How your personal security is tied to social engineering? – By Bob Milliken

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Bob Milliken
Bob Milliken

The technology of crime is evolving, and criminals keep getting smarter every day. When technology proves too difficult to exploit, criminals resort to collecting information, such as passwords and bank information, from their targets via social engineering. If you’re worried about the ability of your employees to avoid scams such as these, read on as I have a few quick tips for you.

As more and more of our information moves into the digital realm, criminals are turning to social engineering to trick people into trusting them with their delicate information. These attacks may come in the form of messages, baiting scenarios, fake company responses, to name a few.

Most often, messages are sent to users in the form of an email that might contain a link or something to download. Although they may look legitimate, these emails often contain viruses; once the link is opened or you attempt to download it, a virus latches onto your computer, giving its creator free access to your email account and personal information.

Emails such as these can also come with a compelling story about needing help, winning the lottery, or even paying taxes to the government. Under the veil of legitimacy, criminals will ask you to trust them with your account details so they can either reward you or help you avoid fines and punishments. What you actually get is a bad case of identity theft.

In another scenario, criminals will bait their targets with “confidential information regarding their account.” This may come in the form of fake company messages that appear to be responses to your claims, which are followed up by a request for login details. What you’re actually doing is giving them all of your keys.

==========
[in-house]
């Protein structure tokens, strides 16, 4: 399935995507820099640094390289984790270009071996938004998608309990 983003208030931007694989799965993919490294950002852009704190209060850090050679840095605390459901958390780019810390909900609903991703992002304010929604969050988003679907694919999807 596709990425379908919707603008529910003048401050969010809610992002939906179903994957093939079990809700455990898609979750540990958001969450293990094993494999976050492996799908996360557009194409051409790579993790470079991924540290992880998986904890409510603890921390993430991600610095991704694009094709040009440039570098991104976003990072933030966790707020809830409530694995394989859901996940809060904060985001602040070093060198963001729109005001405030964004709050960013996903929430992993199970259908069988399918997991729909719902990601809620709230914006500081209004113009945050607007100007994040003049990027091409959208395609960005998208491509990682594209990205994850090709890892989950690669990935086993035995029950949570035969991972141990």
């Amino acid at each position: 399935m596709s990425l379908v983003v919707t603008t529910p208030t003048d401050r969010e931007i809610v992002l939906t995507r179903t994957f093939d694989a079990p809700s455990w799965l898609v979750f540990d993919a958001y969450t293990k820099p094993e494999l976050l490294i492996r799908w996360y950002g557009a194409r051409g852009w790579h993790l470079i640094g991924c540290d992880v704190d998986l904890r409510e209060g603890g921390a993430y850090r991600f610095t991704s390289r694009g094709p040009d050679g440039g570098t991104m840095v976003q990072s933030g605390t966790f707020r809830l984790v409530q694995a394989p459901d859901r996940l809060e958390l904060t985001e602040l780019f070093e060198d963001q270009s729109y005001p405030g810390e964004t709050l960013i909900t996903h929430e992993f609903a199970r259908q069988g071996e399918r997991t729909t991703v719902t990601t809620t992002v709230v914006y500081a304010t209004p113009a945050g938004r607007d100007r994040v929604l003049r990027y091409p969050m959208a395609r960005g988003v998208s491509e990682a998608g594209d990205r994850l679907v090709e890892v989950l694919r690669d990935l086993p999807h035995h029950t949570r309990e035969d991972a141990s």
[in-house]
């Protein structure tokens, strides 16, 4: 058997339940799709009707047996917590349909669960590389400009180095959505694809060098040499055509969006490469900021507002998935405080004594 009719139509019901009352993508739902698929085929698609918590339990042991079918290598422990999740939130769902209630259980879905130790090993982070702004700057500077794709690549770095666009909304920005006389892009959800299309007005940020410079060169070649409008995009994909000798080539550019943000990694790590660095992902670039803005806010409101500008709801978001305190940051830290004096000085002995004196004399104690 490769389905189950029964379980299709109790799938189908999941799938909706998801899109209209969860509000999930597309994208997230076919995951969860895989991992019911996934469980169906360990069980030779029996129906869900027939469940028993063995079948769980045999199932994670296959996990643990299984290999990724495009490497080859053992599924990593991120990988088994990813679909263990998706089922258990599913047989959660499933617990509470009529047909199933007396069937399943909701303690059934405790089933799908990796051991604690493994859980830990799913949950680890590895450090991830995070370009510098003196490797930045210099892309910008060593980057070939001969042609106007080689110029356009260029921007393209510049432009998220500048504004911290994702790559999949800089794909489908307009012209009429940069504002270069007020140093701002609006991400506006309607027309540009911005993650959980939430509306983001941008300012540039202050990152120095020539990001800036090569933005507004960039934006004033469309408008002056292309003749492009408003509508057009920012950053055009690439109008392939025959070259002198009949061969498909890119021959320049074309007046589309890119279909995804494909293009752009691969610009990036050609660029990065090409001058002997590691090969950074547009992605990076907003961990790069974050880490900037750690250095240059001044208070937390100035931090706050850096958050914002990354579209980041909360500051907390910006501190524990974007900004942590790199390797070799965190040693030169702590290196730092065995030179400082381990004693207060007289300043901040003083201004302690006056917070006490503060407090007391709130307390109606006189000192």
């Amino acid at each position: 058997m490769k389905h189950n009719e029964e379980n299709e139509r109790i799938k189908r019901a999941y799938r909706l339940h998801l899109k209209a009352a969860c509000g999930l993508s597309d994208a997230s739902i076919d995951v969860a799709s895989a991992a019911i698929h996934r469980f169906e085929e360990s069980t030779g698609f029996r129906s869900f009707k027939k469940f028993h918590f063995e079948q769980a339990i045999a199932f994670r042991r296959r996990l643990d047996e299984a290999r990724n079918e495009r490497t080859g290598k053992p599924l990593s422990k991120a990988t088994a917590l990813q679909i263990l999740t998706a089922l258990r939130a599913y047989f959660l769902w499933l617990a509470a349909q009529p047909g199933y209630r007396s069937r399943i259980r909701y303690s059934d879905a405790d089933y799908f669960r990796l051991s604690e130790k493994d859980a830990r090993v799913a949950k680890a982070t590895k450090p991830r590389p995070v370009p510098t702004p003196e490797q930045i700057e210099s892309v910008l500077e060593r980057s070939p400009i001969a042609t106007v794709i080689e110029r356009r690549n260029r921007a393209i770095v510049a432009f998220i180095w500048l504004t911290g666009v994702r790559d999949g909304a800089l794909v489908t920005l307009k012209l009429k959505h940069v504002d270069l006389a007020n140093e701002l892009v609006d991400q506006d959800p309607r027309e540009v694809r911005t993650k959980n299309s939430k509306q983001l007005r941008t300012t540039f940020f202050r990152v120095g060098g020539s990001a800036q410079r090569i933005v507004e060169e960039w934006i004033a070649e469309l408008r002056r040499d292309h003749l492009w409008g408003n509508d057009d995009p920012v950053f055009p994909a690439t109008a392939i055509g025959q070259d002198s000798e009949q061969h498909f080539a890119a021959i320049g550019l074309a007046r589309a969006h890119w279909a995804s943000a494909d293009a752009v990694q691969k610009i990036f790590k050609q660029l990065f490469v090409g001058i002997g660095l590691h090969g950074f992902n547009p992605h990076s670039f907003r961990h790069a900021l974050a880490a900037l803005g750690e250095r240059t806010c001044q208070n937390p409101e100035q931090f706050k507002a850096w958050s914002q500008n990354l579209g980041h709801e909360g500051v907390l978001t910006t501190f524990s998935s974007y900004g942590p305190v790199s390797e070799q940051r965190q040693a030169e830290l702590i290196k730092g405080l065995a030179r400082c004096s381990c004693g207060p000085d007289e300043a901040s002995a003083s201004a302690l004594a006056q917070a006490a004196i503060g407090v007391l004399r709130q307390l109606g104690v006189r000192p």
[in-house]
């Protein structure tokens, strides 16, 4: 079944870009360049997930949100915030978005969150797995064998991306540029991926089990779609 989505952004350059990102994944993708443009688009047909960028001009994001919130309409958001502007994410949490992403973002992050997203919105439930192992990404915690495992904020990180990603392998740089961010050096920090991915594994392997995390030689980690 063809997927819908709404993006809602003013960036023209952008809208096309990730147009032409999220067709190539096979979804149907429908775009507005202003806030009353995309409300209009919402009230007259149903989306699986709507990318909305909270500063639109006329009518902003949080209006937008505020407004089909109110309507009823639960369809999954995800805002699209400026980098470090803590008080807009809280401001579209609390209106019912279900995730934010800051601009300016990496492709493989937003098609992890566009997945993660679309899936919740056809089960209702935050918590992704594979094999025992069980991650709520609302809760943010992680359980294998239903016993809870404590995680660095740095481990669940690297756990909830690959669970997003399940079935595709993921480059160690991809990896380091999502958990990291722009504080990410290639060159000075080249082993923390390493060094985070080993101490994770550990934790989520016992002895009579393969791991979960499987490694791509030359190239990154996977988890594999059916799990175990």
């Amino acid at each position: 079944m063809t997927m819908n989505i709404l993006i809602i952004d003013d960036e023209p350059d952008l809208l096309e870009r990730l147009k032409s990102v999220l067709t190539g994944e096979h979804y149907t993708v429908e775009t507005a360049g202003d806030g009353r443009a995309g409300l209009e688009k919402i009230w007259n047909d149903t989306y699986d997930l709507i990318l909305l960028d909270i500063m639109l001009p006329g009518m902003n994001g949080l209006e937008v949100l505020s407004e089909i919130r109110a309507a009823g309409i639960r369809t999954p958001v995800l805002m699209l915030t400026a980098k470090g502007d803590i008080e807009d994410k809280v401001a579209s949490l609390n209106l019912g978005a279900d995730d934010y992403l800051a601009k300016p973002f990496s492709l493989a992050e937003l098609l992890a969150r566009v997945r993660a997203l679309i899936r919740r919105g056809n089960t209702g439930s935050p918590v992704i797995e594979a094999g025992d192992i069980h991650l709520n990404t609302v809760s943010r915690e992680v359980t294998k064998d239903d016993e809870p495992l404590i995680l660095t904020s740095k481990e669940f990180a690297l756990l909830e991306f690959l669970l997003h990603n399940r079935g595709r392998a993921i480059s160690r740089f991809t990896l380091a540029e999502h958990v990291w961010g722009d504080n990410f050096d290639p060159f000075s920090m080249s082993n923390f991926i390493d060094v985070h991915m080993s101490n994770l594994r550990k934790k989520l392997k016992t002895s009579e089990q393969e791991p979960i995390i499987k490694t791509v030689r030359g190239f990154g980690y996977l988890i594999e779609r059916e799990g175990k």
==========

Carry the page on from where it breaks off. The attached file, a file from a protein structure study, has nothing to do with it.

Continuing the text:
social-engneeringThere are several ways you can avoid becoming victims of social engineering;

  • Always ensure that you delete all spam from your email, and thoroughly research sources before responding to claims from a company — even if it seems like the one you normally use.
  • The same applies for links. Confirm the destination of any link before clicking on it. Sites like bit.ly are often used to shorten long and cumbersome links, but because users have grown accustomed to them they are often used to hide malicious misdirections.
  • Nevergive out sensitive information that includes your password, bank information, social security, or any other private details. No respectable financial institution will request this type of information through email or a site other than their own.
  • Last but not least, continuously check that all your devices are protected by the most recent antivirus software, system updates and patches.

Cyber security is essential to the success of any modern business. Don’t let yourself become victim to criminals who have mastered the art of social engineering.

Bob Milliken is the TheITguy@CascadiaSystemsGroup.com specializing in helping businesses with their IT needs and are experts in business continuity and guaranteeing complete IT redundancy. Connect with him at 604.270.1730.